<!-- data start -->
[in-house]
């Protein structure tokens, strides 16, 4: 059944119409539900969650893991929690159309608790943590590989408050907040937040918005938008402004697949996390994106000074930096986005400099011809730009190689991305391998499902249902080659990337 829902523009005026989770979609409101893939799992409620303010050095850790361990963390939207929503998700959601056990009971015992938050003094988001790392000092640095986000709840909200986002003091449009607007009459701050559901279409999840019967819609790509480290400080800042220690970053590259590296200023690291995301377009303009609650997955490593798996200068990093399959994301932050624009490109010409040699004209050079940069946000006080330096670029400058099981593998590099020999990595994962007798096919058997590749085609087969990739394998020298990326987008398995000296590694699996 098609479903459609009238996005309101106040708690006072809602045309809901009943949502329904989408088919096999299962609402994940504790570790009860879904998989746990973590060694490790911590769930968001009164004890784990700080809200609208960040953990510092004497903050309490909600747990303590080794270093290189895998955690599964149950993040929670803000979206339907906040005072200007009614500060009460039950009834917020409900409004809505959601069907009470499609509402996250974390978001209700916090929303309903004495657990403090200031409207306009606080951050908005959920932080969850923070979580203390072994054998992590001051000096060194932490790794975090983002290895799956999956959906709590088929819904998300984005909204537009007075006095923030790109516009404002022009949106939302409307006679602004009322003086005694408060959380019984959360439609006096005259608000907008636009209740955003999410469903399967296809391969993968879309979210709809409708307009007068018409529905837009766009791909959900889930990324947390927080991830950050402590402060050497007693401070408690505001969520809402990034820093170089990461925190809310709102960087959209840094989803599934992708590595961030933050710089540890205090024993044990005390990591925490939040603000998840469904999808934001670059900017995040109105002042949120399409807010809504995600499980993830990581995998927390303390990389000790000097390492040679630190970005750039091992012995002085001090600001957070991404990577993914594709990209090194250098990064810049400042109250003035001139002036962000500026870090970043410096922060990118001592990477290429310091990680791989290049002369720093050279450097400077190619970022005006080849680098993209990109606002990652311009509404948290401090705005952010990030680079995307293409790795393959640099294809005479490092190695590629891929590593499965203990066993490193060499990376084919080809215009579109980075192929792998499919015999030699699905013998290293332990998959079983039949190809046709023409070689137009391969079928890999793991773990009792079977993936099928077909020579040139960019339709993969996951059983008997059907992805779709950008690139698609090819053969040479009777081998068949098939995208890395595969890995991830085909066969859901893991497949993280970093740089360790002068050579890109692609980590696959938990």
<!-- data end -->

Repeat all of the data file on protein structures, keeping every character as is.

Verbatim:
[in-house]
């Protein structure tokens, strides 16, 4: 059944119409539900969650893991929690159309608790943590590989408050907040937040918005938008402004697949996390994106000074930096986005400099011809730009190689991305391998499902249902080659990337 829902523009005026989770979609409101893939799992409620303010050095850790361990963390939207929503998700959601056990009971015992938050003094988001790392000092640095986000709840909200986002003091449009607007009459701050559901279409999840019967819609790509480290400080800042220690970053590259590296200023690291995301377009303009609650997955490593798996200068990093399959994301932050624009490109010409040699004209050079940069946000006080330096670029400058099981593998590099020999990595994962007798096919058997590749085609087969990739394998020298990326987008398995000296590694699996 098609479903459609009238996005309101106040708690006072809602045309809901009943949502329904989408088919096999299962609402994940504790570790009860879904998989746990973590060694490790911590769930968001009164004890784990700080809200609208960040953990510092004497903050309490909600747990303590080794270093290189895998955690599964149950993040929670803000979206339907906040005072200007009614500060009460039950009834917020409900409004809505959601069907009470499609509402996250974390978001209700916090929303309903004495657990403090200031409207306009606080951050908005959920932080969850923070979580203390072994054998992590001051000096060194932490790794975090983002290895799956999956959906709590088929819904998300984005909204537009007075006095923030790109516009404002022009949106939302409307006679602004009322003086005694408060959380019984959360439609006096005259608000907008636009209740955003999410469903399967296809391969993968879309979210709809409708307009007068018409529905837009766009791909959900889930990324947390927080991830950050402590402060050497007693401070408690505001969520809402990034820093170089990461925190809310709102960087959209840094989803599934992708590595961030933050710089540890205090024993044990005390990591925490939040603000998840469904999808934001670059900017995040109105002042949120399409807010809504995600499980993830990581995998927390303390990389000790000097390492040679630190970005750039091992012995002085001090600001957070991404990577993914594709990209090194250098990064810049400042109250003035001139002036962000500026870090970043410096922060990118001592990477290429310091990680791989290049002369720093050279450097400077190619970022005006080849680098993209990109606002990652311009509404948290401090705005952010990030680079995307293409790795393959640099294809005479490092190695590629891929590593499965203990066993490193060499990376084919080809215009579109980075192929792998499919015999030699699905013998290293332990998959079983039949190809046709023409070689137009391969079928890999793991773990009792079977993936099928077909020579040139960019339709993969996951059983008997059907992805779709950008690139698609090819053969040479009777081998068949098939995208890395595969890995991830085909066969859901893991497949993280970093740089360790002068050579890109692609980590696959938990």